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Splotch! Uninvited guests leave their mark in Salt Lake

It is now a common sight to find cows sauntering unperturbed down a busy road in the township
Cows rest on a pavement splattered with dung near City Centre in Salt Lake on Monday.

Snehal Sengupta   |   Calcutta   |   Published 12.08.19, 11:10 PM

Stray cows are taking over the thoroughfares and streets of the township. It is now a common sight to find cows sauntering unperturbed down a busy road in the township, often leaving a trail of dung behind them.

The animals, quite used to having humans around them, are unafraid of traffic and often walk right onto the path of approaching vehicles causing motorists to slam on their brakes or swerve dangerously to avoid hitting them.

Metro drove around Salt Lake on at least three days and counted at least 20 heads of cattle in several places, including in front of City Centre, Labony Island, near Hariyana Vidya Mandir School in BA block, and near the footbridge across the Kestopur canal adjacent to Bidhannagar East police station in AL block.

The cows not only stray onto the roads but they also move around the blocks foraging for food. Several graze on the grass growing on the vacant plots of Salt Lake, while their favourite haunts are the beautified median dividers near the City Centre where they pluck leaves off the plants and munch on them.

Two calves were seen tied to a monkey bar inside a park in AL block, while the adults were out grazing somewhere else.

A section of residents lamented that a township that once prided for its cleanliness was strewn with dung all over, often fresh and swarming with flies. “Flies swarm around the dung and then enter our homes. Our locality now looks dirty and unhygienic,” said Sayan Roy a resident of BD block.

Many others do not complain. They feed the cattle a mix of chapattis, vegetable and fruit peel.

Although no official figures are available with the Bidhannagar Municipal Corporation, a civic body official said that they were aware about “illegal cattle sheds operating out of Duttabad and on the banks of the Kestopur canal” that flows along Salt Lake’s periphery.

Cowsheds or khatals had been declared illegal in Calcutta Municipal Corporation jurisdiction and any other area administered by a corporation in the 1980s. Running a khatal in Calcutta and Salt Lake is illegal, an officer of the animal resources department said.

They are supposed to be outside the limits of the municipal area. “Illegal cowsheds or khatals are unhygienic and pollute the environment. They are breeding grounds for mosquitoes and no one can run them inside the city limits,” said an officer of the animal resources department.

According to the officer, the West Bengal Cattle Licensing Act, 1959, does not allow anyone in urban areas to keep cattle. “One needs to have a valid licence for keeping any head of cattle. These licences are not handed out to anyone living in urban areas. The act also allows officers to seize cattle from any cowshed operating illegally,” said the officer.

Khatal removal drives had been carried out in the late 1980s and between 1994 and 1999. Nearly 4,500 cows, buffaloes and calves had been seized. The last drive in the city was in 2011, when the state government’s decided to act following complaints from at least 16 different areas, including Gariahat, New Alipore, Garden Reach, Rabindra Sarobar, North Port police station areas, Chetla, Park Circus, Lower Range in Karaya Road, Behala, Garden Reach and Amherst Street regarding problems caused by khatals.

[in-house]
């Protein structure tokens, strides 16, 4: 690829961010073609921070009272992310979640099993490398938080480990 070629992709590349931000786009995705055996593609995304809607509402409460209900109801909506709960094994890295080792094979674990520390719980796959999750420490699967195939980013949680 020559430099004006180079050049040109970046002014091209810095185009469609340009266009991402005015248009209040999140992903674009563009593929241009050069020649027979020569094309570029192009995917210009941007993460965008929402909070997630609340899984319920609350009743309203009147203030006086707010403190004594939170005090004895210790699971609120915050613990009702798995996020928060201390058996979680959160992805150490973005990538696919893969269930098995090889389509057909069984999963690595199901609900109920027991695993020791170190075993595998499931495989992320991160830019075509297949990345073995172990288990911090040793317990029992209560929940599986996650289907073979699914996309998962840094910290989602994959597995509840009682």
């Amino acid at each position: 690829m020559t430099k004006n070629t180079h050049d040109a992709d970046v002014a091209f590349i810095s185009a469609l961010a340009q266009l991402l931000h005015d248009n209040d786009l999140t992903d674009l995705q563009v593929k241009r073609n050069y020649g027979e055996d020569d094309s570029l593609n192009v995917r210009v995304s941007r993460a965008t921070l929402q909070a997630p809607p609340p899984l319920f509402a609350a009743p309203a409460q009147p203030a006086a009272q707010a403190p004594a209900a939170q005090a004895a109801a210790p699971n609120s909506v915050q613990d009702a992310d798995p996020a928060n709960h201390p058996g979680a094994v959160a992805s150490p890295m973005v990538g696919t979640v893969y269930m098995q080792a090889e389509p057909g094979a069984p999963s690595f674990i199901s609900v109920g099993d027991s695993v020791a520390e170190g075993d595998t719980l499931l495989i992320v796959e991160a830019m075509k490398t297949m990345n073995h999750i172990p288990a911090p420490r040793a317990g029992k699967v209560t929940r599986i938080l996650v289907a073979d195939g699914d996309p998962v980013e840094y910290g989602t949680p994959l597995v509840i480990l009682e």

In New Town, teams from the New Town Kolkata Development Authority (NKDA) regularly catch stray cattle from the township roads.

An NKDA officer said these cows and buffaloes were taken to an NKDA-run cattle pound, where they are kept for seven days. If the cattle remained unclaimed, they were the put up for auction.

No such action has been reported from Salt Lake.

Most of the cows that stray into the township are let loose by owners of illegal cowsheds that have sprung up in Duttabad. Several residents of Kestopur also keep them in bamboo sheds.

Elisha Choudhury, a BC block resident, said cattle would often enter the block park to graze there.

“Children play in the park and have to avoid the parts where the cows graze. The mothers are worried. The herds often have bulls escorting them and all of them have huge horns,” said Choudhury.

Another resident, Saptarshi Bhattacharya, said he almost crashed his two-wheeler as he could not spot a black cow sitting in the middle of the road while he was riding home one evening.

“I saw the animal at the last minute. I had to slam the brake. The rear wheel skidded but fortunately I did not lose balance,” said Bhattacharya, a CF block resident.

Sajal Ghosh, 59, who stays in Kestopur opposite AL block, said that he had two cows that he rears for milk.

Ghosh who stays alone and is a tutor said that every morning he would let them loose like others in his locality.

There are around eight other families that keep cows and a boy escorts them till Salt Lake. “There are more areas for them to feed there (Salt Lake) as compared to here. Moreover, they are also given food from several houses. Once evening sets in, the boy again goes and brings them back. We cannot afford to pay for their fodder everyday so we let them loose,” said Ghosh.

Babai Sardar, who runs a tea stall in AL block opposite the park where the calves were tied, said that they belonged to him.

“I also have two other cows that are set out every morning. Once evening sets in they come back. I keep the cows as I have several customers who buy their milk,” said Sardar.

India is home to the largest livestock population in the world, according to the National Dairy Development Board (NDDB).


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